5 The Fairy, the Myrtle, and the Myrtle-Maiden: From Basile to the Grimms and Brentano
6 How to Undo The Tale of Tales: Brentano and the End of Fairy Tales
7 Where Are the Ogresses of Yesteryear? The Neapolitan Cupids and Psyches in the Hands of the Brothers Grimm
8 Beauty, Zulima, and Aline: The Marvel Preceding and Following the World According to Novalis
 
Part Three: American Postmodernism, Memoirs, and a New Beginning
9 “You Will Never Awaken Because the Story You Were In No Longer Exists”: Coover, Postmodernism, and the End of an Era
10 “Disney World Has Become a Kind of Reverse Lourdes”: From Stanley Elkin back to Basile
11 “A Benign Fairy Tale out of the Brothers Grimm”: Memoirs and the Magic of Reality
12 “Everything Beautiful Is Gone”: Beasts of the Southern Wild and a New Beginning
 
Appendix: The Grimms’ Adaptations of Basile
Notes
IndexDancing Backward: An Introduction
 
Part One: “Cupid and Psyche,” The Tale of Tales, and the Birth of Western Fairy Tale
1 A Never Ending and Never Told Tale: Basile’s Undoing of “Cupid and Psyche”
2 Orpheus, the King of the Birds, Moves to Sicily with Cupid and Psyche: Laura Gonzenbach’s “King Cardiddu”
3 Melancholy Is the Best Storyteller: Oil, Water, and Blood from Gonzenbach back to Basile
 
Part Two: The Italian Tales and German Romanticism: The Brothers Grimm, Clemens Brentano, Novalis
4 What We Leave Behind: Fairies, Letters, Rose Petals, and Sprigs of Myrtle
5 The Fairy, the Myrtle, and the Myrtle-Maiden: From Basile to the Grimms and Brentano
6 How to Undo The Tale of Tales: Brentano and the End of Fairy Tales
7 Where Are the Ogresses of Yesteryear? The Neapolitan Cupids and Psyches in the Hands of the Brothers Grimm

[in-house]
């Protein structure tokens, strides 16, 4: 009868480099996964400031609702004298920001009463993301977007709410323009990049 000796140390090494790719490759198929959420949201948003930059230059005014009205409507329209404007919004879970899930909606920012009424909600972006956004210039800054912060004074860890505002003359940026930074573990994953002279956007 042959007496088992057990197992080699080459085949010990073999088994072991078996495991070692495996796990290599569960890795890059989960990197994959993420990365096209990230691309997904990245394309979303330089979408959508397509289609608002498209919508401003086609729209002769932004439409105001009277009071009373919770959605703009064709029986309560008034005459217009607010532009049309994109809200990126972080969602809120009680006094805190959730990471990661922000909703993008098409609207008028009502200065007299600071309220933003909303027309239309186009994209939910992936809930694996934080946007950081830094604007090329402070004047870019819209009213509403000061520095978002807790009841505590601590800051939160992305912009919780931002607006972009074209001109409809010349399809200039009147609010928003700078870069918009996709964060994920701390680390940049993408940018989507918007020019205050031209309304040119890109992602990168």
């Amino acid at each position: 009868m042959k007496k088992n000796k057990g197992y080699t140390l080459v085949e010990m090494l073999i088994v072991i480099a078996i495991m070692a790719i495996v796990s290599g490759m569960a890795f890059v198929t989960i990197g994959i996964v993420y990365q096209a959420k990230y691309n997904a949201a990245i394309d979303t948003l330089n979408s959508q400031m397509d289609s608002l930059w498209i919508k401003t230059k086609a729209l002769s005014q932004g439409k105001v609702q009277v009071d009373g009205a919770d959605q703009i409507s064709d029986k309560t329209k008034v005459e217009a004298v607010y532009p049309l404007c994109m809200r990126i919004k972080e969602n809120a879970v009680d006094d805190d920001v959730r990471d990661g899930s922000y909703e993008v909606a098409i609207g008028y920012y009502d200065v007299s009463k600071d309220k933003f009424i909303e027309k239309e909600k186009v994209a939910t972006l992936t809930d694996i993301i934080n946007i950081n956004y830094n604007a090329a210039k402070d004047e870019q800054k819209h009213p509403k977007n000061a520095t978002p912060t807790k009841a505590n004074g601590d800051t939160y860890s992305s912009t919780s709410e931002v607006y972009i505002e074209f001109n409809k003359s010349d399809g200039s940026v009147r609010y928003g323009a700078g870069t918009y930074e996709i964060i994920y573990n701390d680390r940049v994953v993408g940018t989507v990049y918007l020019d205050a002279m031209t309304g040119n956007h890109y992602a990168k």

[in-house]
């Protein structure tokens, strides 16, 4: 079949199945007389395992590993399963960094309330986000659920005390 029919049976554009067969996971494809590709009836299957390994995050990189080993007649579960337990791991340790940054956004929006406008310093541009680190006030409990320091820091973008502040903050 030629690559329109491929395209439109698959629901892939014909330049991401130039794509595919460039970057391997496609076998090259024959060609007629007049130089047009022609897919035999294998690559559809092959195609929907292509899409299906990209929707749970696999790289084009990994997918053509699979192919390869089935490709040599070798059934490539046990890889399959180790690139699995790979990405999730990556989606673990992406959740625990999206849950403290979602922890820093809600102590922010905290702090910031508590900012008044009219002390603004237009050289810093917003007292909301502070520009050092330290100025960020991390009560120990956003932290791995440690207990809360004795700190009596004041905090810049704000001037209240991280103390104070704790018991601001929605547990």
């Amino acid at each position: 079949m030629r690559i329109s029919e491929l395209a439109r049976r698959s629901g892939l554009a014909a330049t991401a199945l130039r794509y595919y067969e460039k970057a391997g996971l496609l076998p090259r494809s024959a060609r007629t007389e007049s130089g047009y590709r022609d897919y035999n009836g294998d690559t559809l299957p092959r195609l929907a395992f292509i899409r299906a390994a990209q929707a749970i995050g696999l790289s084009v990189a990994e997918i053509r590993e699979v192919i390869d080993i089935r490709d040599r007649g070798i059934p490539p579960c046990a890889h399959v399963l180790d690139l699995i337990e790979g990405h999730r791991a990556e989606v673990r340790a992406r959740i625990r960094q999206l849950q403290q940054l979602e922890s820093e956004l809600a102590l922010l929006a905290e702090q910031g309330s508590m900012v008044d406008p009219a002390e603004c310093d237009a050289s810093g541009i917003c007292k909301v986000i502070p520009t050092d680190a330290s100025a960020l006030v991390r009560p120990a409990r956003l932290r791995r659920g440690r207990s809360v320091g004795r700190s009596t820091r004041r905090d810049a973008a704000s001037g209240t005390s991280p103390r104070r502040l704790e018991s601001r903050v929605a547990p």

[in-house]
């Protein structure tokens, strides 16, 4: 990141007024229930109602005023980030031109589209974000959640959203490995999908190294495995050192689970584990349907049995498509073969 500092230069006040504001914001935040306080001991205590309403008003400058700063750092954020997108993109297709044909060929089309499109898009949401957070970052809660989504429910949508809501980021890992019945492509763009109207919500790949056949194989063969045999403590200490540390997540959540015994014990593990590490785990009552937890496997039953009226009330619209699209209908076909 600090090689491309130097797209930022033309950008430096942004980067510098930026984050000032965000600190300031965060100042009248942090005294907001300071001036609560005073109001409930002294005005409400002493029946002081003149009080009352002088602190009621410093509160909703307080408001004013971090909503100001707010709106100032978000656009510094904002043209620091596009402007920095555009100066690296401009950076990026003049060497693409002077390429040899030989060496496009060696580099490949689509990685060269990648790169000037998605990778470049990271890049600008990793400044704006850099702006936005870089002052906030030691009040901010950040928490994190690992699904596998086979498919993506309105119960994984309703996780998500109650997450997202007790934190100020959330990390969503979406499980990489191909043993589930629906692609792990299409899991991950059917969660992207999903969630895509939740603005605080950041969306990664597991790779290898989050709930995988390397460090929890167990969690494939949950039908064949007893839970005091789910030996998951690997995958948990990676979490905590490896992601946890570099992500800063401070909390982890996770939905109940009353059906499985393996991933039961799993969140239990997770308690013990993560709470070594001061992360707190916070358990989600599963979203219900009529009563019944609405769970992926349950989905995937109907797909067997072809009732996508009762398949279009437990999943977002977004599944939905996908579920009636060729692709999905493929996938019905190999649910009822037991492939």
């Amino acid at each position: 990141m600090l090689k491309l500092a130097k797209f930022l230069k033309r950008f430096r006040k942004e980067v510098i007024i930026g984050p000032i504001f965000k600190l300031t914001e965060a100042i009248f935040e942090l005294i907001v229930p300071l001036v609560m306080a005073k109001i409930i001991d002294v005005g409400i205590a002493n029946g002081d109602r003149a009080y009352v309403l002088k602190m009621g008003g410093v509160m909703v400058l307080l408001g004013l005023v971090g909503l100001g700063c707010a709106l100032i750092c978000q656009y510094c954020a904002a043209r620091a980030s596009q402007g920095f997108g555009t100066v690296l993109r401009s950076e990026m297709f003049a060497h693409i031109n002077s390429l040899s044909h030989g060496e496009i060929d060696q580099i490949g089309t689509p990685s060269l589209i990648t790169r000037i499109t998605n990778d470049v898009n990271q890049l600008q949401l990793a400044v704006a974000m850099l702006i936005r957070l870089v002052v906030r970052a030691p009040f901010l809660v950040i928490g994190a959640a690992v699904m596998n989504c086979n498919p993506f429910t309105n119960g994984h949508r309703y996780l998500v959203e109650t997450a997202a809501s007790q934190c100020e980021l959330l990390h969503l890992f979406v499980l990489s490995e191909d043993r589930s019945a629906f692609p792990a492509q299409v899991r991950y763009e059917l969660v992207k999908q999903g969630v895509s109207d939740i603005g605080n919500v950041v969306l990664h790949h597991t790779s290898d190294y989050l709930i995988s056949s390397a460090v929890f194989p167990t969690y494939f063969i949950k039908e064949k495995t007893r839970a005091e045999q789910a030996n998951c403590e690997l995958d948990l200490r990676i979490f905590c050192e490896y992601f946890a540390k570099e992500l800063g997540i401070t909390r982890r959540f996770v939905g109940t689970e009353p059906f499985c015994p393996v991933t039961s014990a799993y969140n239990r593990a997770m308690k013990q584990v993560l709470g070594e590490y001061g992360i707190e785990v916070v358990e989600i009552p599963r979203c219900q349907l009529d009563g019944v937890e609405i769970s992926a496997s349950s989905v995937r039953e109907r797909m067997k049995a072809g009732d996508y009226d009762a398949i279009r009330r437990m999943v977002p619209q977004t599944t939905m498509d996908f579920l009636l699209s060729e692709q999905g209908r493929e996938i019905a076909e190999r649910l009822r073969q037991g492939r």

8 Beauty, Zulima, and Aline: The Marvel Preceding and Following the World According to Novalis
 
Part Three: American Postmodernism, Memoirs, and a New Beginning
9 “You Will Never Awaken Because the Story You Were In No Longer Exists”: Coover, Postmodernism, and the End of an Era
10 “Disney World Has Become a Kind of Reverse Lourdes”: From Stanley Elkin back to Basile
11 “A Benign Fairy Tale out of the Brothers Grimm”: Memoirs and the Magic of Reality
12 “Everything Beautiful Is Gone”: Beasts of the Southern Wild and a New Beginning
 
Appendix: The Grimms’ Adaptations of Basile
Notes
Index

Editorial Reviews

“Several studies of the Italian forebears of present-day fairy tales have recently been published—works by Canepa, Zipes, and Bottigheimer. Maggi goes beyond those studies, offering what is essentially a study of intertextuality: one travels through the centuries, alerted to revisions/rewriting/riffing on the Cupid and Psyche myth. Maggi includes Germans Clemens Brentano, the Grimm brothers, and Novalis and then follows the trail/tale into the postmodern with analyses of works by Robert Coover and Stanley Elkin, memoirs inflected with fairy tale tropes, and the 2012 film Beasts of the Southern Wild. Footnotes citing French, German, Italian, and English sources reveal Maggi’s deep familiarity with the robust scholarship on fairy tales of the past three decades. An appendix provides Maggi’s translations of the Grimm brothers’ versions of 50 Basile tales. . . . Highly recommended.”